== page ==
While the estimate is staggering, there are ways to protect your hearing from damage.
The WHO’s report was released March 2, the day before World Hearing Day. The report brought to light many issues that contribute to hearing loss, such as lack of information on prevention and access to medical care in low-income countries.
“In children, almost 60% of hearing loss can be prevented through measures such as immunization for prevention of rubella and meningitis, improved maternal and neonatal care, and screening for, and early management of, otitis media — inflammatory diseases of the middle ear,” the WHO said in a news release. “In adults, noise control, safe listening and surveillance of ototoxic medicines together with good ear hygiene can help maintain good hearing and reduce the potential for hearing loss.”
Living or working in areas where loud noise is prevalent can contribute to hearing loss, according to the release. While it may be difficult to control our surroundings, we do have control over the volume of our recreational activities.
Appreciating the sound effects in an action movie or loud music at an outdoor concert may be OK on occasion, but Dr. Patty Saldivar, an audiologist in Texas, explained that the mechanisms in our ears are delicate and cannot be restored if damaged.
Sound waves travel through the ear canal, causing the eardrum to vibrate the fluid in the cochlea. In the cochlea are the hair cells that get damaged when pressure from sound waves is constant.
“Hair cells don’t regenerate, so once they die, that’s it,” said Saldivar.
Of those who could be suffering from ear damage at high rates are young adults.
According to the WHO, over one billion young adults, ages 12 to 35, are at risk of permanent, avoidable hearing loss caused by unsafe listening practices. Those practices can include listening to music or games at a volume that is too loud.
Saldivar said while it is rare that someone in that population comes to her office with hearing loss, she does sometimes encounter some with high-frequency hearing loss, and the causes are easily identified.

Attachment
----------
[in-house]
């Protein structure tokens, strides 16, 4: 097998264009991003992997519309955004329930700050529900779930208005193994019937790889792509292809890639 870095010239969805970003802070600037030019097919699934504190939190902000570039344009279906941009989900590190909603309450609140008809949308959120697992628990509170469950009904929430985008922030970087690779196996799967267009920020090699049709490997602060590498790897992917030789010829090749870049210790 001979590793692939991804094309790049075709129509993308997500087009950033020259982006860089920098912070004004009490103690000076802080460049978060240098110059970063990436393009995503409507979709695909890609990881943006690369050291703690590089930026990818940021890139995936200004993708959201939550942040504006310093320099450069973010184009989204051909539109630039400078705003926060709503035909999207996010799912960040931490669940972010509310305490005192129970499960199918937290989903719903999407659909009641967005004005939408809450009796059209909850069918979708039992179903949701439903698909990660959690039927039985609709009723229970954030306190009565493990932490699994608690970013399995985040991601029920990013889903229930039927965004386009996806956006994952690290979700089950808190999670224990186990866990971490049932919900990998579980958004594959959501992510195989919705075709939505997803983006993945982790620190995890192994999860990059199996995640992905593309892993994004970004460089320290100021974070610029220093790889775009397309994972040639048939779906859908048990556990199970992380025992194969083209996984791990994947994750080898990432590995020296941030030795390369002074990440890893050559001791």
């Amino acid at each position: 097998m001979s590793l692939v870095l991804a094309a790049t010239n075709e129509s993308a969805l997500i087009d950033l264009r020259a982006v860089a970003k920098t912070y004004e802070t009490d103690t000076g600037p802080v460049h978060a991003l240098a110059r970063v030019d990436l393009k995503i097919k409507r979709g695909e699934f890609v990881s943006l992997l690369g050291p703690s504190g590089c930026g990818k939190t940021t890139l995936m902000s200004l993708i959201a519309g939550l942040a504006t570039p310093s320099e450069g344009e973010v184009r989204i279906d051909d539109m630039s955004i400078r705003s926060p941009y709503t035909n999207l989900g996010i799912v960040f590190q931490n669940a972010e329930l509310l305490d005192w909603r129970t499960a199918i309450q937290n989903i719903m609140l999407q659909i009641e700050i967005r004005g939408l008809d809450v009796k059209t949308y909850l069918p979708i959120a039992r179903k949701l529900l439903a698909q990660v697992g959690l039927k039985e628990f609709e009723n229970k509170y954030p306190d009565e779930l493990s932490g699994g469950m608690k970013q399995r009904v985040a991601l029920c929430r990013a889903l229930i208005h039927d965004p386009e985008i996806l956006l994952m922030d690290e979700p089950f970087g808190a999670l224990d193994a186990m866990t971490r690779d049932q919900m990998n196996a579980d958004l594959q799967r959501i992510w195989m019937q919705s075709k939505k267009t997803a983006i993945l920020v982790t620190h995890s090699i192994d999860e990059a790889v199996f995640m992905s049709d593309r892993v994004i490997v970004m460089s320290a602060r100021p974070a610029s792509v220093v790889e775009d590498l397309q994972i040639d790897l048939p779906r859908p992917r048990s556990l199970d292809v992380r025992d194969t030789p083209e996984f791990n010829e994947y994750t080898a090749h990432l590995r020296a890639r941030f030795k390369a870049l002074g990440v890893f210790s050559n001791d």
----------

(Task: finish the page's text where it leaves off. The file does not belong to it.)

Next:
“I will tell them, “If someone else can hear those [earphones], then you have them too loud,’” said Saldivar.
She said the safe range for listening to anything is below 85 dBs. She provided this reference:
- Conversational Speech: 60 dBs
- Lawn Mower: 90 dBs
- Concert: 120 dBs
“A shotgun near the ear would cause permanent damage,” she said.
She noted that after a concert, people may experience some ringing in the ear and recover the next day, but repeated exposure will cause hearing loss. She advises using earplugs at loud events.
Another tip would be alternating the ear in which you are wearing an earphone.
“If you alternated, then you lessened the hours of exposure because it’s all about the hours of exposure and the level of the decibel,” said Saldivar.
Apple also conducted a hearing study, which found that 25% of participants experience a daily average exposure to environmental sound — such as traffic, machinery, or public transport — that is higher than the WHO recommended limit. It also found that almost 50% of participants work or previously worked in a loud workplace.
To help users be proactive about their hearing health, Apple offers a “Hearing” feature that allows users to monitor sound decibel levels through sound recognition, headphone customization and sensory alerts, among other things.